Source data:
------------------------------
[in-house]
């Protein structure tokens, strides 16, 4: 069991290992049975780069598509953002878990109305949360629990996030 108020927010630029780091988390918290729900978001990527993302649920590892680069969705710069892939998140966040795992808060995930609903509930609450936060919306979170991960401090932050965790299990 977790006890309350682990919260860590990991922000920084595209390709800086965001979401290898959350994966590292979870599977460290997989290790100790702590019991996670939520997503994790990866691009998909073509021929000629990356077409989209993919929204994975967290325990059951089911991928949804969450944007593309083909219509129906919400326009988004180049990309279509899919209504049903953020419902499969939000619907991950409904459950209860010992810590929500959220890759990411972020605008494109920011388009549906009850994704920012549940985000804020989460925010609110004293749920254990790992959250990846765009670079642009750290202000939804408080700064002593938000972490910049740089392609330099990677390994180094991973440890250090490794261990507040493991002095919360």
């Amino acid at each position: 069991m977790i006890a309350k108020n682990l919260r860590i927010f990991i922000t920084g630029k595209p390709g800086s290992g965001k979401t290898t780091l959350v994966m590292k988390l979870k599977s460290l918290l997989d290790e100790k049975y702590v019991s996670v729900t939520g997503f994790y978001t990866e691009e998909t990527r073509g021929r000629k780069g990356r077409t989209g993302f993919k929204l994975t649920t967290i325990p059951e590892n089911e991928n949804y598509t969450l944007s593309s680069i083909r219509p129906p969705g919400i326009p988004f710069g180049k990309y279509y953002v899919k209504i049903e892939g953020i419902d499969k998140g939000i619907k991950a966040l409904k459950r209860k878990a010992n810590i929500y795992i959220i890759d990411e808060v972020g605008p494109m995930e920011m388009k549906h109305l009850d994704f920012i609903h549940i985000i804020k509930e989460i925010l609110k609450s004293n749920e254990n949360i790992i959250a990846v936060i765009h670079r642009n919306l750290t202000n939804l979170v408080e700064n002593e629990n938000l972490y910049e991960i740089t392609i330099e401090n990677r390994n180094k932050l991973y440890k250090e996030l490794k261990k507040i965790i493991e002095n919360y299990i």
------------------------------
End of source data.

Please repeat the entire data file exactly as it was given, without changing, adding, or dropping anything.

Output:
[in-house]
């Protein structure tokens, strides 16, 4: 069991290992049975780069598509953002878990109305949360629990996030 108020927010630029780091988390918290729900978001990527993302649920590892680069969705710069892939998140966040795992808060995930609903509930609450936060919306979170991960401090932050965790299990 977790006890309350682990919260860590990991922000920084595209390709800086965001979401290898959350994966590292979870599977460290997989290790100790702590019991996670939520997503994790990866691009998909073509021929000629990356077409989209993919929204994975967290325990059951089911991928949804969450944007593309083909219509129906919400326009988004180049990309279509899919209504049903953020419902499969939000619907991950409904459950209860010992810590929500959220890759990411972020605008494109920011388009549906009850994704920012549940985000804020989460925010609110004293749920254990790992959250990846765009670079642009750290202000939804408080700064002593938000972490910049740089392609330099990677390994180094991973440890250090490794261990507040493991002095919360």
């Amino acid at each position: 069991m977790i006890a309350k108020n682990l919260r860590i927010f990991i922000t920084g630029k595209p390709g800086s290992g965001k979401t290898t780091l959350v994966m590292k988390l979870k599977s460290l918290l997989d290790e100790k049975y702590v019991s996670v729900t939520g997503f994790y978001t990866e691009e998909t990527r073509g021929r000629k780069g990356r077409t989209g993302f993919k929204l994975t649920t967290i325990p059951e590892n089911e991928n949804y598509t969450l944007s593309s680069i083909r219509p129906p969705g919400i326009p988004f710069g180049k990309y279509y953002v899919k209504i049903e892939g953020i419902d499969k998140g939000i619907k991950a966040l409904k459950r209860k878990a010992n810590i929500y795992i959220i890759d990411e808060v972020g605008p494109m995930e920011m388009k549906h109305l009850d994704f920012i609903h549940i985000i804020k509930e989460i925010l609110k609450s004293n749920e254990n949360i790992i959250a990846v936060i765009h670079r642009n919306l750290t202000n939804l979170v408080e700064n002593e629990n938000l972490y910049e991960i740089t392609i330099e401090n990677r390994n180094k932050l991973y440890k250090e996030l490794k261990k507040i965790i493991e002095n919360y299990i």